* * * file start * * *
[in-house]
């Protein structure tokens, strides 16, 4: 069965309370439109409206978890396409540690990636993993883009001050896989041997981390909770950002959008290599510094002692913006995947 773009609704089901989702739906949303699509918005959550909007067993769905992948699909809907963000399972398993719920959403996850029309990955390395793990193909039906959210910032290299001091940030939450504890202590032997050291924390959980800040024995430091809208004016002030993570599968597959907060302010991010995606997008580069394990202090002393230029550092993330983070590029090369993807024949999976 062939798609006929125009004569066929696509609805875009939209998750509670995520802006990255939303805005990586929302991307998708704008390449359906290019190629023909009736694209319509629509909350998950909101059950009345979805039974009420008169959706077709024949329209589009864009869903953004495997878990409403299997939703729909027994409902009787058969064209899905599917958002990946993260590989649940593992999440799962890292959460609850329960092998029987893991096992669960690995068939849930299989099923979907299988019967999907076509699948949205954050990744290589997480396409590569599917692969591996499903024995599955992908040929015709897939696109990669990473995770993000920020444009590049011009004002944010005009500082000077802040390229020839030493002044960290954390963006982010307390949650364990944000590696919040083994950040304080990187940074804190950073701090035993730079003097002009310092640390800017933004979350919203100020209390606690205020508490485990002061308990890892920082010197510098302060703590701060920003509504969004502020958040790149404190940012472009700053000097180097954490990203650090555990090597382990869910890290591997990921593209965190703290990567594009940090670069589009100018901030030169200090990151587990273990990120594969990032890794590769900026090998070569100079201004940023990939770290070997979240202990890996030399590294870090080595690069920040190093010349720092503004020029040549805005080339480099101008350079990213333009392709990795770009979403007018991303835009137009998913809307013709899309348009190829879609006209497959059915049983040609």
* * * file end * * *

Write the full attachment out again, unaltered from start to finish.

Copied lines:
[in-house]
């Protein structure tokens, strides 16, 4: 069965309370439109409206978890396409540690990636993993883009001050896989041997981390909770950002959008290599510094002692913006995947 773009609704089901989702739906949303699509918005959550909007067993769905992948699909809907963000399972398993719920959403996850029309990955390395793990193909039906959210910032290299001091940030939450504890202590032997050291924390959980800040024995430091809208004016002030993570599968597959907060302010991010995606997008580069394990202090002393230029550092993330983070590029090369993807024949999976 062939798609006929125009004569066929696509609805875009939209998750509670995520802006990255939303805005990586929302991307998708704008390449359906290019190629023909009736694209319509629509909350998950909101059950009345979805039974009420008169959706077709024949329209589009864009869903953004495997878990409403299997939703729909027994409902009787058969064209899905599917958002990946993260590989649940593992999440799962890292959460609850329960092998029987893991096992669960690995068939849930299989099923979907299988019967999907076509699948949205954050990744290589997480396409590569599917692969591996499903024995599955992908040929015709897939696109990669990473995770993000920020444009590049011009004002944010005009500082000077802040390229020839030493002044960290954390963006982010307390949650364990944000590696919040083994950040304080990187940074804190950073701090035993730079003097002009310092640390800017933004979350919203100020209390606690205020508490485990002061308990890892920082010197510098302060703590701060920003509504969004502020958040790149404190940012472009700053000097180097954490990203650090555990090597382990869910890290591997990921593209965190703290990567594009940090670069589009100018901030030169200090990151587990273990990120594969990032890794590769900026090998070569100079201004940023990939770290070997979240202990890996030399590294870090080595690069920040190093010349720092503004020029040549805005080339480099101008350079990213333009392709990795770009979403007018991303835009137009998913809307013709899309348009190829879609006209497959059915049983040609």